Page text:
Publishers had been asked to submit their documents up to a brand new database called PubMed Central within half a year of book. The journals, perhaps not the writers, would retain copyright. While the compromise that is biggest: Participation ended up being voluntary. The hope, Eisen states, ended up being that the “good guys” (the systematic communities) would perform some thing that is right plus the “bad dudes” (the commercial writers) would look bad and finally cave in.
It absolutely was wishful reasoning. All of the communities refused to participate—even following the proprietary period had been extended to per year. “I nevertheless feel quite miffed,” says Varmus, whom now operates the nationwide Cancer Institute, “that these medical communities, that should be acting like guilds to create our enterprise more powerful, have now been terribly resistant to advances into the publishing industry.”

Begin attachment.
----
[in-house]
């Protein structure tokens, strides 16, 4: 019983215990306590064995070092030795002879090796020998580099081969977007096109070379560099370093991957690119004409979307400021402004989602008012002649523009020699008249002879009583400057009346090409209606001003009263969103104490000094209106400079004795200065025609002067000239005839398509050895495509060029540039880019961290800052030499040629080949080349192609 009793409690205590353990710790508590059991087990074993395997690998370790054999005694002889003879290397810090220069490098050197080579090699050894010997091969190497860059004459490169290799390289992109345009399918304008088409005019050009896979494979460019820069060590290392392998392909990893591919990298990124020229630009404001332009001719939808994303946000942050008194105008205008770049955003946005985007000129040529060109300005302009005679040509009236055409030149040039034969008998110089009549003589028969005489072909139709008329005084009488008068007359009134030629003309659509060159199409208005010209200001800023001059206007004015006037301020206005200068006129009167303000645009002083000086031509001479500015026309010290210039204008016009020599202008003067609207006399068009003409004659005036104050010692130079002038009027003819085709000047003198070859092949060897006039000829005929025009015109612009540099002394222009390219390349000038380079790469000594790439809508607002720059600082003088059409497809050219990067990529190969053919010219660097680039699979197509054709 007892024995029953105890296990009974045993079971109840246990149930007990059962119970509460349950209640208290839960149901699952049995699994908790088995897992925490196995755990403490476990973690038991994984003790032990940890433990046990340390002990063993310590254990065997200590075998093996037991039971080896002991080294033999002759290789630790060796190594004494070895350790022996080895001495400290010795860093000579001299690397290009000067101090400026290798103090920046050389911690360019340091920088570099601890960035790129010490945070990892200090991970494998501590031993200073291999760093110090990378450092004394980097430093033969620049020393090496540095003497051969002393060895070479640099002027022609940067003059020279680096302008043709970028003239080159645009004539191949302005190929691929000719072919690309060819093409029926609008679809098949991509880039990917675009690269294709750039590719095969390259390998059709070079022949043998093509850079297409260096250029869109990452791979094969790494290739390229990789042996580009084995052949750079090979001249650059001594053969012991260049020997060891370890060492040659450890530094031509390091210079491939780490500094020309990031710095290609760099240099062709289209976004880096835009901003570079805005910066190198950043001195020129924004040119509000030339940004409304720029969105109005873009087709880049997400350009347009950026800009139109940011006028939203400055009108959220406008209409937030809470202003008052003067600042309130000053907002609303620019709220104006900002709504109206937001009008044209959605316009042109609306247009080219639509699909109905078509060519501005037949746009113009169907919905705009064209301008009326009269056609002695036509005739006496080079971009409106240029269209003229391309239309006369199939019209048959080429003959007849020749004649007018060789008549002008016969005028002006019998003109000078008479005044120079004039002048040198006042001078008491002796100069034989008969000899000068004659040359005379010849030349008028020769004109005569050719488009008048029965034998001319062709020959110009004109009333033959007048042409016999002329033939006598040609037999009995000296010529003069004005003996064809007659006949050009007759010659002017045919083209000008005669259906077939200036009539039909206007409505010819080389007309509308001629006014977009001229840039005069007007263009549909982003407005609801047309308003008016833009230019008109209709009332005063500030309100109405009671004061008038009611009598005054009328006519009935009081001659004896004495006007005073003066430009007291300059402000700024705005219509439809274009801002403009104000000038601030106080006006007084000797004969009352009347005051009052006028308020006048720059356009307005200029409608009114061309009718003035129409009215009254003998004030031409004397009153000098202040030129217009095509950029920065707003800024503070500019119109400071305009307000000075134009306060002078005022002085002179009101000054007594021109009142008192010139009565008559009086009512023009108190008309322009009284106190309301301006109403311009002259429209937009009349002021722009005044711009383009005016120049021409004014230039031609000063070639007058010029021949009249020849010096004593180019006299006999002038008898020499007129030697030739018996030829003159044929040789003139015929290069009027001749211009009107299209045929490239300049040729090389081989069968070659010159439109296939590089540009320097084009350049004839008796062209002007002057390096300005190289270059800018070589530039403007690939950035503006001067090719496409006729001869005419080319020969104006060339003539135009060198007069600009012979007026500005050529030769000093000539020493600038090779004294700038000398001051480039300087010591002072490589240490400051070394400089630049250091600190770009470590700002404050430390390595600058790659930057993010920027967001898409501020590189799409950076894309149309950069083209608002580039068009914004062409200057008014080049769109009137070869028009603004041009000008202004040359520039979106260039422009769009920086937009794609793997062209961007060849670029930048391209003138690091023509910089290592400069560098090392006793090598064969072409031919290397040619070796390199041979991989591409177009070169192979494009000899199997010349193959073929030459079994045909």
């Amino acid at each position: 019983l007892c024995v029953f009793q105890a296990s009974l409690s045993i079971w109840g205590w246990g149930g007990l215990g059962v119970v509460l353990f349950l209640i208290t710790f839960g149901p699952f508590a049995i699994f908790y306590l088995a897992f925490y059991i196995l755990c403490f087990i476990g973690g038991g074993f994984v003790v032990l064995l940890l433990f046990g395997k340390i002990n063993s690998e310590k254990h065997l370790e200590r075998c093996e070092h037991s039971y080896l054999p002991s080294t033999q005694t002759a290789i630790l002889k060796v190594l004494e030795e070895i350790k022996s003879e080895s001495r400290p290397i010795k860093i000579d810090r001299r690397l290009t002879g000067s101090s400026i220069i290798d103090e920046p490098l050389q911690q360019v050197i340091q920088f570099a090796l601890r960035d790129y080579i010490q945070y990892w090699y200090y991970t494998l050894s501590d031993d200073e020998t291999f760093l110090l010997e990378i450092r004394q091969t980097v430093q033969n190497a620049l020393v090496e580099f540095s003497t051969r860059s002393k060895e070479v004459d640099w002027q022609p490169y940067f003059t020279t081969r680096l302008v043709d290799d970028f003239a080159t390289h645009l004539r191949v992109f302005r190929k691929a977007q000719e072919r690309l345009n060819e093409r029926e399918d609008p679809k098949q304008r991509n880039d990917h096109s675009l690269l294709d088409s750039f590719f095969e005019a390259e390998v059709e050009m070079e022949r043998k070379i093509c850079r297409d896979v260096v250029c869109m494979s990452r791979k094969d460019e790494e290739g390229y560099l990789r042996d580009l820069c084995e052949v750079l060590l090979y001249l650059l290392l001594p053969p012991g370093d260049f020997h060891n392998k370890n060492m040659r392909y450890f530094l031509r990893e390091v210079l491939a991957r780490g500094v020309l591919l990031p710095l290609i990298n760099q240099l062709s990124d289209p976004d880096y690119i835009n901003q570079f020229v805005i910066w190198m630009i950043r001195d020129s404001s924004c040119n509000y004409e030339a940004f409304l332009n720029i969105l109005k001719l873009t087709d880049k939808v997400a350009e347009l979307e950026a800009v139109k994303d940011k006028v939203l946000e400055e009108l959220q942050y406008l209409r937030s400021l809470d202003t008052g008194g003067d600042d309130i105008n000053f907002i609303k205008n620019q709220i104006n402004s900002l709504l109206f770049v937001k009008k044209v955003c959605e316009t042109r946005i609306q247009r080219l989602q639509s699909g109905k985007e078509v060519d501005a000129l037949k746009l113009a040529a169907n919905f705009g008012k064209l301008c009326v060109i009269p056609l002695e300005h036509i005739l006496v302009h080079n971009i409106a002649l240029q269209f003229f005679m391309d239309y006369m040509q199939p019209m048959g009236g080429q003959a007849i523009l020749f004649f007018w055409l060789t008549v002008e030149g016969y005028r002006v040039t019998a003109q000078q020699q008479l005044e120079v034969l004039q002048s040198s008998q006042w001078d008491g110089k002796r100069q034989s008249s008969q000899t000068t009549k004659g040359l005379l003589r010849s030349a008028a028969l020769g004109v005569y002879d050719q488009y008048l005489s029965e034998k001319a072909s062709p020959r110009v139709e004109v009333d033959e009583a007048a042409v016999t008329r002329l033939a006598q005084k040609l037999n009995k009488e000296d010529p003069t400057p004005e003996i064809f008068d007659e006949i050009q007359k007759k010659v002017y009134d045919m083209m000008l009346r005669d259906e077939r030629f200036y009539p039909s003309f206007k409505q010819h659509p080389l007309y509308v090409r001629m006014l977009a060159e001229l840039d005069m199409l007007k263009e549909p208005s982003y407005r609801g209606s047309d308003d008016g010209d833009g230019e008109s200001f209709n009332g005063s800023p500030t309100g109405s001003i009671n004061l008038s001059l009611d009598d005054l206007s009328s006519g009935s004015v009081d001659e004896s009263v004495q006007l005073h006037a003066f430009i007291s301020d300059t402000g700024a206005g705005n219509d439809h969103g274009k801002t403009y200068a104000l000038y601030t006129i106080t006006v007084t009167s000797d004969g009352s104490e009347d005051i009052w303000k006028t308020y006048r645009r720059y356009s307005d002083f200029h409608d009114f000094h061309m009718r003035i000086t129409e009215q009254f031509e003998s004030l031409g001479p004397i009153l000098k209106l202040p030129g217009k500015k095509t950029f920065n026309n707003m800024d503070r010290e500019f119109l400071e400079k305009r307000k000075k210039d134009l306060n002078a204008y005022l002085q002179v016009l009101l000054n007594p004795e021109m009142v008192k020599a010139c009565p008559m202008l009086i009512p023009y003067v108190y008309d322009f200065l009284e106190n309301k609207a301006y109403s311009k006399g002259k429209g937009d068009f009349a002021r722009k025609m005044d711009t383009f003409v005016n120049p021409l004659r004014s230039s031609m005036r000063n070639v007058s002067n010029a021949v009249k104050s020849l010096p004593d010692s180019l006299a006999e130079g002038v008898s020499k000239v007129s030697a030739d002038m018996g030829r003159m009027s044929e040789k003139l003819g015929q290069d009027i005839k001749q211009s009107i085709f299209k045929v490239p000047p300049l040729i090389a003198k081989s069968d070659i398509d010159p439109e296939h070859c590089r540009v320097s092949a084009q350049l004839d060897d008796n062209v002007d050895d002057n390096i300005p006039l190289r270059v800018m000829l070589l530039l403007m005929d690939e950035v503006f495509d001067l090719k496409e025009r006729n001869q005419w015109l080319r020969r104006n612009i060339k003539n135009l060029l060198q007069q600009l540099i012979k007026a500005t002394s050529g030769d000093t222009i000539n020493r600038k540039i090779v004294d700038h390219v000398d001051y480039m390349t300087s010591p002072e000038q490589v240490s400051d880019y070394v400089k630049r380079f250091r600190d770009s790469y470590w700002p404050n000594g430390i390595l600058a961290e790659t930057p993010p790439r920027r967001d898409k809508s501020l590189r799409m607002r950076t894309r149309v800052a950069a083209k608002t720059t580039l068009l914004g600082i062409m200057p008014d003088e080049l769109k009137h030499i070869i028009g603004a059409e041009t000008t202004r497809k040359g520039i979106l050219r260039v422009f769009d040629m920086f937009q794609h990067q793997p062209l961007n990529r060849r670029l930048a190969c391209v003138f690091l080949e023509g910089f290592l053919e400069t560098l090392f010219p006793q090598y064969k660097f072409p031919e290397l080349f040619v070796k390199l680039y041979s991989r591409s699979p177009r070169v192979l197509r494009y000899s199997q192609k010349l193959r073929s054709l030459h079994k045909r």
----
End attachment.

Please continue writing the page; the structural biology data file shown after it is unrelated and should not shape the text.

In September 2000, sick and tired with the recalcitrance associated with writers, Eisen, Brown, and Varmus staged a boycott. Within an available page, they pledged they would no further publish in, sign up to, or peer-review for almost any journal that declined to indulge in PubMed Central. Almost 34,000 scientists from 180 countries signed on—but this, too, had been a breasts. “The writers knew that they had the experts throughout the barrel,” Eisen says. “They called our bluff. This all occurred appropriate that I was being insane as I got hired at Berkeley, and I was very clearly advised by my colleagues. I might never ever get tenure if i did son’t toe a far more traditional publishing line.”